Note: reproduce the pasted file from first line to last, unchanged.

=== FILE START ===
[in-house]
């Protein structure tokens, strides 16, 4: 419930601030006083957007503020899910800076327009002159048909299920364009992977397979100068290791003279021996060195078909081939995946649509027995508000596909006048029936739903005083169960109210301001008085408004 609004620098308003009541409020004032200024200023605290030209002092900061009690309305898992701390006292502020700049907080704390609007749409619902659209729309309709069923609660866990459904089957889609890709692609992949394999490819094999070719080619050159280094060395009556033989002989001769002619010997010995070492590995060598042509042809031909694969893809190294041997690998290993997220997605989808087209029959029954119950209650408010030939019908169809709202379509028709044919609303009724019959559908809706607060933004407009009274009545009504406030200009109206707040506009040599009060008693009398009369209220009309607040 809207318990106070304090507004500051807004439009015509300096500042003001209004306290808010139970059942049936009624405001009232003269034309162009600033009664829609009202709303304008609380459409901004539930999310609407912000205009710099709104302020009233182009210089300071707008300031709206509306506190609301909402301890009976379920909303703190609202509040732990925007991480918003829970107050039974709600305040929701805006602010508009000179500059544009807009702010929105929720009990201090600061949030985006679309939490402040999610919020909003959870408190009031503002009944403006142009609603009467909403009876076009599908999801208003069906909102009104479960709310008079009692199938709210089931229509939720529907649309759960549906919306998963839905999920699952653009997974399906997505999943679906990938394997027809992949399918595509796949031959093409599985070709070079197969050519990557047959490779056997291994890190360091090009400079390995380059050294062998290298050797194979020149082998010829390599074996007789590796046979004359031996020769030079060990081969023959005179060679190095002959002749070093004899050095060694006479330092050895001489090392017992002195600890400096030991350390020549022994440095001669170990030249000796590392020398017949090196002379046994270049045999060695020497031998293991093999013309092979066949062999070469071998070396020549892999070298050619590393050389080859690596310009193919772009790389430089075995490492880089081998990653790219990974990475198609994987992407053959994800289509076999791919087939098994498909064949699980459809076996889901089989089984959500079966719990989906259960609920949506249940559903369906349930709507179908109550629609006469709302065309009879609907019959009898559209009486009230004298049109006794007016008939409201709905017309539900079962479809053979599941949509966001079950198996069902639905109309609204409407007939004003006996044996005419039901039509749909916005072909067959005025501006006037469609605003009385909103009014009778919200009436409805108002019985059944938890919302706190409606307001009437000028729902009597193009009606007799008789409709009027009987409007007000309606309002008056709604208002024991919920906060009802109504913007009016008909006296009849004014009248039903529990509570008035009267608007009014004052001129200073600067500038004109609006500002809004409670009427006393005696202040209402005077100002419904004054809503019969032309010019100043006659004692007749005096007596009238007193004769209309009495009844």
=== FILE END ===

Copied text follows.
[in-house]
């Protein structure tokens, strides 16, 4: 419930601030006083957007503020899910800076327009002159048909299920364009992977397979100068290791003279021996060195078909081939995946649509027995508000596909006048029936739903005083169960109210301001008085408004 609004620098308003009541409020004032200024200023605290030209002092900061009690309305898992701390006292502020700049907080704390609007749409619902659209729309309709069923609660866990459904089957889609890709692609992949394999490819094999070719080619050159280094060395009556033989002989001769002619010997010995070492590995060598042509042809031909694969893809190294041997690998290993997220997605989808087209029959029954119950209650408010030939019908169809709202379509028709044919609303009724019959559908809706607060933004407009009274009545009504406030200009109206707040506009040599009060008693009398009369209220009309607040 809207318990106070304090507004500051807004439009015509300096500042003001209004306290808010139970059942049936009624405001009232003269034309162009600033009664829609009202709303304008609380459409901004539930999310609407912000205009710099709104302020009233182009210089300071707008300031709206509306506190609301909402301890009976379920909303703190609202509040732990925007991480918003829970107050039974709600305040929701805006602010508009000179500059544009807009702010929105929720009990201090600061949030985006679309939490402040999610919020909003959870408190009031503002009944403006142009609603009467909403009876076009599908999801208003069906909102009104479960709310008079009692199938709210089931229509939720529907649309759960549906919306998963839905999920699952653009997974399906997505999943679906990938394997027809992949399918595509796949031959093409599985070709070079197969050519990557047959490779056997291994890190360091090009400079390995380059050294062998290298050797194979020149082998010829390599074996007789590796046979004359031996020769030079060990081969023959005179060679190095002959002749070093004899050095060694006479330092050895001489090392017992002195600890400096030991350390020549022994440095001669170990030249000796590392020398017949090196002379046994270049045999060695020497031998293991093999013309092979066949062999070469071998070396020549892999070298050619590393050389080859690596310009193919772009790389430089075995490492880089081998990653790219990974990475198609994987992407053959994800289509076999791919087939098994498909064949699980459809076996889901089989089984959500079966719990989906259960609920949506249940559903369906349930709507179908109550629609006469709302065309009879609907019959009898559209009486009230004298049109006794007016008939409201709905017309539900079962479809053979599941949509966001079950198996069902639905109309609204409407007939004003006996044996005419039901039509749909916005072909067959005025501006006037469609605003009385909103009014009778919200009436409805108002019985059944938890919302706190409606307001009437000028729902009597193009009606007799008789409709009027009987409007007000309606309002008056709604208002024991919920906060009802109504913007009016008909006296009849004014009248039903529990509570008035009267608007009014004052001129200073600067500038004109609006500002809004409670009427006393005696202040209402005077100002419904004054809503019969032309010019100043006659004692007749005096007596009238007193004769209309009495009844």